How Reading Stimulates a Child’s Imagination – and Why It Matters - Kumon

How Reading Stimulates a Child’s Imagination – and Why It Matters

 

We all know reading is good for children – and adults! Reading is essential to cognitive development and helps fend off dementia as we age. But how does literature develop children’s imagination?  

 

Have you ever read a book and thought, “This would make a great movie!” That’s because as your eyes move over the page, you can see the action being described in your mind. You are imagining the scenes that you’re reading about.

 

Let’s look into how reading books triggers the imagination and why it matters. 

 

Right Brain vs. Left Brain  

 

Let’s start with a quick look at how the brain works. The brain is divided into two halves, or hemispheres. The left brain is considered the analytical and logical side of the brain. The left brain is in charge of reading, writing and mathematical equations. The right brain is the more intuitive and artsy side of the brain. It’s more visual, dealing in images instead of words, and helps you process nonverbal clues.

 

So, what happens when children read? Although the left brain is the processor of language, scientists have found that reading – especially reading fiction or books – also engages the right side of the brain, because it makes the reader visualize – or imagine – what they are reading about. They have concluded that reading boosts connectivity on the right side of the brain. Making connections helps people discover solutions faster and be more imaginative.  

 

Although people used to believe that we are either predominantly left- or right-brained, that is not true. In a healthy brain, humans use both hemispheres. However, reading does help the brain make the connection between words on a page and the pictures in a child’s mind. Bottom line: There is a physiological connection between reading and developing imagination.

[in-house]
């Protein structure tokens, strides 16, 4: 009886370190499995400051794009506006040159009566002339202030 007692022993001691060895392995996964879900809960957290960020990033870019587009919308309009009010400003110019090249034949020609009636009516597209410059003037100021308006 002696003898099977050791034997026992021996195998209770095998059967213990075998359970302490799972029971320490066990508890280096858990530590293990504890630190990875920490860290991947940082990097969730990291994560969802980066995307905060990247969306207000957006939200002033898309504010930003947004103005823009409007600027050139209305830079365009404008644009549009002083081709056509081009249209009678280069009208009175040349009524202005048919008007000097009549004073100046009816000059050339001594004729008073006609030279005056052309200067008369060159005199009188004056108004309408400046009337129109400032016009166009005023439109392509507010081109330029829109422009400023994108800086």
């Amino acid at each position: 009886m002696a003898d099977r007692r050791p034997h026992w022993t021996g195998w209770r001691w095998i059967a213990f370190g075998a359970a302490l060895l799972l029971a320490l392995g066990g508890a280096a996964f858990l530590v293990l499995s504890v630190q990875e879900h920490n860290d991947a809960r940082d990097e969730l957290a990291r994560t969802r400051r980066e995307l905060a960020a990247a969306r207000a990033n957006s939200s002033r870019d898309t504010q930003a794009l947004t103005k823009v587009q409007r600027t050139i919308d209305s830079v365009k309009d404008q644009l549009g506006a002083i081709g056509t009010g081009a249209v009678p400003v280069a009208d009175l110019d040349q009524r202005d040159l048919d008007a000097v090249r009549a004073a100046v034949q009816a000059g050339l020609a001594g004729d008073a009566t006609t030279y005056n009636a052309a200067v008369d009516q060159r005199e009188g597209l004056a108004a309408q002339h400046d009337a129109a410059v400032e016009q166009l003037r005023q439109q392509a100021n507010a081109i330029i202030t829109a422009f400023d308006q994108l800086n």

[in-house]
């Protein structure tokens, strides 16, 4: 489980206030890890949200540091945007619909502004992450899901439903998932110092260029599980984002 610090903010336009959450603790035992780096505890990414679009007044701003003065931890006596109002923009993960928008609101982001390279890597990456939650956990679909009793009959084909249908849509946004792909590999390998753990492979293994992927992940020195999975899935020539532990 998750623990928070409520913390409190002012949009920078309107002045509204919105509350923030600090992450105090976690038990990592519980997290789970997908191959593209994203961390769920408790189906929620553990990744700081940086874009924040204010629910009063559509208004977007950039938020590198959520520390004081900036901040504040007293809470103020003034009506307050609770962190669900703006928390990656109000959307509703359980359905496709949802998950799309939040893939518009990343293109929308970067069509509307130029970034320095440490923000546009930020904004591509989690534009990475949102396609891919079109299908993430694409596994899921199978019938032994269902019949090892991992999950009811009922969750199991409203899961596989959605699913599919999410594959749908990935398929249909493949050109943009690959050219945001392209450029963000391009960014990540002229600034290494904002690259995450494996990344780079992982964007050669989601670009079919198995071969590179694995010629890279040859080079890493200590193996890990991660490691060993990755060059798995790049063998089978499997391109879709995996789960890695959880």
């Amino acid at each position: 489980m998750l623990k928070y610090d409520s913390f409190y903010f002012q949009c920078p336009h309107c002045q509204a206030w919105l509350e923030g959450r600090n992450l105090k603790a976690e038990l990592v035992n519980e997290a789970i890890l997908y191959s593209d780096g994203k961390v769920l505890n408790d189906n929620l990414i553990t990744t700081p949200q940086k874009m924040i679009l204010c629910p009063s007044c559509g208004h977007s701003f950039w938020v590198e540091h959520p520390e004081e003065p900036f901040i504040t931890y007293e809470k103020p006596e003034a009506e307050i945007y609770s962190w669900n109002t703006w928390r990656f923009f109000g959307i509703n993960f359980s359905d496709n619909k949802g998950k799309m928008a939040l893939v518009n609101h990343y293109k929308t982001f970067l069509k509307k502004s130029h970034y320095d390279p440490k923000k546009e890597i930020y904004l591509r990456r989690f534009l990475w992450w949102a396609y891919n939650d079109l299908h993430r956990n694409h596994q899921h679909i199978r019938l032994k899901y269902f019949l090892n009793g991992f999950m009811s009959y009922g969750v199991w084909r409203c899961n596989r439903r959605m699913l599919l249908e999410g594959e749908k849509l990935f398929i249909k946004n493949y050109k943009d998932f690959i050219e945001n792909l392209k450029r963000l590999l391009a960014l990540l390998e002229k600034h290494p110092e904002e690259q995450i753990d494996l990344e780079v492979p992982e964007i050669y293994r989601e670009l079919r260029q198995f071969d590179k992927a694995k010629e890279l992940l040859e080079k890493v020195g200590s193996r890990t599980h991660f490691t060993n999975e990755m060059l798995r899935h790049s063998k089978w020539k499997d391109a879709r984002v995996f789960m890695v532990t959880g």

Make-Believe People, Places and Things  

 

The children’s author Theodore Geisel, aka Dr. Seuss, summed up the connection between reading and imagination well when he wrote:  

 

“The more you read, the more things you will know.  
The more that you learn, the more places you’ll go.” 

 

Reading broadens your knowledge of real people, places and things as well as made-up people, places and things. That allows children to take both real and imagined characters, settings and objects and imagine them in their own life or in a world that exists only in their minds.  

 

Reading is like the kindling for a fire. The kindling may spark the fire but then the fire takes hold and burns on its own long after the kindling is gone. Likewise, books that kids read not only provide a peek into an environment that an author has created but also encourage and enable imaginative play in unique worlds of a child’s own making.  

 

Reading for Stress Relief 

 

Reading is relaxing. It allows a child’s brain to tune out the noise of the world and focus on one task, much like meditation does. It lowers the heart rate and allows muscles to slacken. A 2009 study at the University of Sussex found that reading reduces stress levels by 68%. 

 

How does stress relief support imagination? It’s extremely hard to be creative when one is tired or stressed out. Just ask a writer on deadline!  

 

Like most muscles, the brain can be trained to perform more efficiently with practice. Regular reading sessions reduces stress and helps a child develop a more active imagination, which can be exercised more easily with practice.  

 

(Note: Kumon Parents familiar with the practice makes possibilities™ creative campaign that launched in 2022 can watch for a new version of the campaign, which will integrate “imagination.”) 

 

Why Imagination Matters  

 

Why do we need to stoke the imagination? Imagination brings a number of very real benefits:  

 
  • Imagination improves problem-solving skills. Remember the “connectivity” in the brain? That helps kids link the facts of a problem to what they imagine might solve it.  
  • Imagination develops and preserves memory. Older adults who continue to use their imaginations after retirement have reduced the risk of dementia by up to 73%.  
  • Imagination helps children develop empathy. Reading can deliver insights into the emotions of someone who’s different from the reader. That allows children to imagine how someone else is feeling or how certain actions may affect them.  
 

Reading yields rewards in many areas of life, including developing a healthy imagination. A daily reading practice is a critical first step to developing an active imagination for children learning to read and write, for teens developing empathy for their peers and for adults determined to keep their minds active and healthy for a lifetime.